2 votes
  9. Muffin
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    Seems that Finland is moving forward with tighter methods in order to contain the outbreaks that are on the rise. It seems that they finally will have the power to order bars to close for now.

    Seems that Finland is moving forward with tighter methods in order to contain the outbreaks that are on the rise. It seems that they finally will have the power to order bars to close for now.

    2 votes
  10. skybrian
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    Philippines offers nurses in exchange for vaccines from Britain, Germany [...] [...] [...]

    Philippines offers nurses in exchange for vaccines from Britain, Germany

    The Philippines will let thousands of its healthcare workers, mostly nurses, take up jobs in Britain and Germany if the two countries agree to donate coronavirus vaccines, a senior official said on Tuesday.

    [...]

    Britain said there were 11,000 more nurses working in the National Health Service than last year. It said that while it was grateful to the 30,000 Filipinos working for the NHS, Britain did not need to trade vaccines for more.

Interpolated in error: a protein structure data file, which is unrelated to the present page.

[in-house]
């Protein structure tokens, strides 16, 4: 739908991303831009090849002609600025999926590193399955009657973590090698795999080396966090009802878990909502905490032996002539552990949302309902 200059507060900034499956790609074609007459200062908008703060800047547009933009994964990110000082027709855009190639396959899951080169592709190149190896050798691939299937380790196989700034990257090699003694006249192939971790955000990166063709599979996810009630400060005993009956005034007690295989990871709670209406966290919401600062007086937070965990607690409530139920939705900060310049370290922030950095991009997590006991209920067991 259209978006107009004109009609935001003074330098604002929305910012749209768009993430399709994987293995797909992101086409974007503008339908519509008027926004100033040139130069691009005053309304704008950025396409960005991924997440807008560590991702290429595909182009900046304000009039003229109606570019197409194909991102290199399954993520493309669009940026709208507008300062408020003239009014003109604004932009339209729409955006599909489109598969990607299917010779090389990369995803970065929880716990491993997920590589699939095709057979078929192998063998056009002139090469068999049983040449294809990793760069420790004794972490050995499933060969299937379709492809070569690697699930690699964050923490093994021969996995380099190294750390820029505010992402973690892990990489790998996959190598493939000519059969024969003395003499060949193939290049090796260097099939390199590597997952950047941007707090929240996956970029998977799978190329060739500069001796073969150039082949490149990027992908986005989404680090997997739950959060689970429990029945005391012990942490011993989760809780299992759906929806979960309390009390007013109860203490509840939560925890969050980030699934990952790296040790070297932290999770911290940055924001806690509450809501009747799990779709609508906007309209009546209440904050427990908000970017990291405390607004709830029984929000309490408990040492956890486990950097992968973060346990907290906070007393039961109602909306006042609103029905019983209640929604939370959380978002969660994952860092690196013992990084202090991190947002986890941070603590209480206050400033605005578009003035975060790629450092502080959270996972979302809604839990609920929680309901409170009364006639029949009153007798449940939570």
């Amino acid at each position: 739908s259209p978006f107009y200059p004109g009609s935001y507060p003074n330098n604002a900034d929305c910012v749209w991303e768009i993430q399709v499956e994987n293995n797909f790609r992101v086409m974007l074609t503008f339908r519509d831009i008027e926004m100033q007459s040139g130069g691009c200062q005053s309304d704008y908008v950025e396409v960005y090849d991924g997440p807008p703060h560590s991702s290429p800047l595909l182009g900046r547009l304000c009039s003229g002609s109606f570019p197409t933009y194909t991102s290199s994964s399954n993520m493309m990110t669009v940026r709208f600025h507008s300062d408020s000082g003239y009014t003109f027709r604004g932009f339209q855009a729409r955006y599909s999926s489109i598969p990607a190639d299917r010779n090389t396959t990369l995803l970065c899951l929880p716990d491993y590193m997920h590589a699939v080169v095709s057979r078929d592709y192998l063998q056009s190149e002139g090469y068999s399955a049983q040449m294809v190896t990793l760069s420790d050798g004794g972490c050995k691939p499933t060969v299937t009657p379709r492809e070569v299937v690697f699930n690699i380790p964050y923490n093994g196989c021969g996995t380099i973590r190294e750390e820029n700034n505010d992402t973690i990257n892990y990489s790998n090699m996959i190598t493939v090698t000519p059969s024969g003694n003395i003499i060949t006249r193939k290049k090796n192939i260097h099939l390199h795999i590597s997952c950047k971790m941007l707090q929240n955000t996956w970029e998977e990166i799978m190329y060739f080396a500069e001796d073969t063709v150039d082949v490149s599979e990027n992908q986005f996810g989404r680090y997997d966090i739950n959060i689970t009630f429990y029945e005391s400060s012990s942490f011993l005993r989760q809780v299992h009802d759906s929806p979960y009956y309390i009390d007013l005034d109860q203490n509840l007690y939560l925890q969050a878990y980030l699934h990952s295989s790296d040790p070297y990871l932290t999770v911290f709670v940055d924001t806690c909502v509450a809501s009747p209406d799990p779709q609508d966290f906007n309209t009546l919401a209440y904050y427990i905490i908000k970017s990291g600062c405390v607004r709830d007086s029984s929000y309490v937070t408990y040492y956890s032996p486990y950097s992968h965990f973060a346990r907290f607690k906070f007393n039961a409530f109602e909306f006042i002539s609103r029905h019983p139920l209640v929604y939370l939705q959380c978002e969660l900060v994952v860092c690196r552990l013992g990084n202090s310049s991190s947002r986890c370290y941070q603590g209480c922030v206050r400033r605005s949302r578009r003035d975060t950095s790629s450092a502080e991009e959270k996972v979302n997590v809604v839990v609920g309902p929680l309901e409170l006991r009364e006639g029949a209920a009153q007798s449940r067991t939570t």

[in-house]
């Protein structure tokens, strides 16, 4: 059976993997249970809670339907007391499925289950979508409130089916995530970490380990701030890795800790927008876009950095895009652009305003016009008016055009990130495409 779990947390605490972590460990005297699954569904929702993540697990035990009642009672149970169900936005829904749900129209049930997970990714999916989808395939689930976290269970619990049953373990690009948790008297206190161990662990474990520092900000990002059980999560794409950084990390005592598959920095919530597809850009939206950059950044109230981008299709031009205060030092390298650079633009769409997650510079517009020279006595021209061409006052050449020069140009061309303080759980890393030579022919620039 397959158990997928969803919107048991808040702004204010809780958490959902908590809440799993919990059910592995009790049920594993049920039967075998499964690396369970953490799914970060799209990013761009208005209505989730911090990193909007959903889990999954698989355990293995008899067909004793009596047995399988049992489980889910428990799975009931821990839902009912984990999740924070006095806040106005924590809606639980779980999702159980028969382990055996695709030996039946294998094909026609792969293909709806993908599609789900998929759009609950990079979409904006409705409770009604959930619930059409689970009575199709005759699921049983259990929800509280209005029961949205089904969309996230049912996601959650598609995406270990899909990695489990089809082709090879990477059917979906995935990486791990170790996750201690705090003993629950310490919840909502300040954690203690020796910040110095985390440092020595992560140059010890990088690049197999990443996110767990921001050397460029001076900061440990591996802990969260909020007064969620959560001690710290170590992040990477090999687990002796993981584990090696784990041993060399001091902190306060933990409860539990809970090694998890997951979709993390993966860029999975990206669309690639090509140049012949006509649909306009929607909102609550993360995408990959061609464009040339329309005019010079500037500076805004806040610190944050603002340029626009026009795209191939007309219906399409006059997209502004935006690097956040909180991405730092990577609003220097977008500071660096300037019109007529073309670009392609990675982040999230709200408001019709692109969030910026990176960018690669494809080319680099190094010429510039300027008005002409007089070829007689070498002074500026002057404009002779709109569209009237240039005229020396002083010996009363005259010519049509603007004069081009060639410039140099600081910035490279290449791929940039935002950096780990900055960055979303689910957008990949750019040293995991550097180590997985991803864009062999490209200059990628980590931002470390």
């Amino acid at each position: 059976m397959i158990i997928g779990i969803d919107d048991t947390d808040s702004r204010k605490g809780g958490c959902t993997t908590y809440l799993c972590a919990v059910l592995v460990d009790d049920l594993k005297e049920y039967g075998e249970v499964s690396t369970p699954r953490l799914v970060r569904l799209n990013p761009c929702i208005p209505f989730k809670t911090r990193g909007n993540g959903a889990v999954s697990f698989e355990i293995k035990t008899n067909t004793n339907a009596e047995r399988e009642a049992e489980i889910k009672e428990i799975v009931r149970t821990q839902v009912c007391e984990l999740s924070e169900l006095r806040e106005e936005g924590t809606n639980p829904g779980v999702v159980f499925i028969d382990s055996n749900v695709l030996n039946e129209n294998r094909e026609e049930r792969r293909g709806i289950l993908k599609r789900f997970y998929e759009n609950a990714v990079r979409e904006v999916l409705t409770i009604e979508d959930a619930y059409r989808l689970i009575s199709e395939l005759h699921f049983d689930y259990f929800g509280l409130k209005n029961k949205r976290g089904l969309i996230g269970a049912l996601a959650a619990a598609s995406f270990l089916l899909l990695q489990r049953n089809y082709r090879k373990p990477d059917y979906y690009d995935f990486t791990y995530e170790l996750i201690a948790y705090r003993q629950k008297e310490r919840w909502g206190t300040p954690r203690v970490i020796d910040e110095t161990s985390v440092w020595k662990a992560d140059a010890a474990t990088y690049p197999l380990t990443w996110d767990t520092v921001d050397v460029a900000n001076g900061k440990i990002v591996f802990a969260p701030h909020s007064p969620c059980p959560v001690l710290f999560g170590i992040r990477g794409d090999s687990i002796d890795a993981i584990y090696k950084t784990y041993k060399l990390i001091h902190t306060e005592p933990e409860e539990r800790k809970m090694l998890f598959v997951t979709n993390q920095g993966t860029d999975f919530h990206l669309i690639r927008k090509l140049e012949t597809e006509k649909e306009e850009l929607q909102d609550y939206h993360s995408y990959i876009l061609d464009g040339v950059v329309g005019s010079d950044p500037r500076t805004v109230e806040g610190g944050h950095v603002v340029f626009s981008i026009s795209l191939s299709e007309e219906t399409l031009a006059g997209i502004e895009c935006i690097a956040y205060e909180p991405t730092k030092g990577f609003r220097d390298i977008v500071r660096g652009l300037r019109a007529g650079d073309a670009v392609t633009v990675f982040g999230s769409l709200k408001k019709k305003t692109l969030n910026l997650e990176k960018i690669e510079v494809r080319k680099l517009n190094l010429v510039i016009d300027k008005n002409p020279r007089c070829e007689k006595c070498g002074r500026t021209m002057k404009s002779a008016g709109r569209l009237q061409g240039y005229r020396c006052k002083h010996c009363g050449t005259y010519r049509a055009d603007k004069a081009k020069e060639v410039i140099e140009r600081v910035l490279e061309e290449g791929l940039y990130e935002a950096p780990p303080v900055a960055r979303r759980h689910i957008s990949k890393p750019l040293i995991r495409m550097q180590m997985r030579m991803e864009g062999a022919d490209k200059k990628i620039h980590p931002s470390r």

[...]

    Calls to Germany’s mission in Manila went unanswered.

    [...]

    While Filipino nurses have fought to lift the deployment ban to escape poor working conditions and low pay at home, the workers-for-vaccine plan has not gone down well with some medical workers.

    “We are disgusted on how nurses and healthcare workers are being treated by the government as commodities or export products,” Jocelyn Andamo, secretary general of the Filipino Nurses United, told Reuters.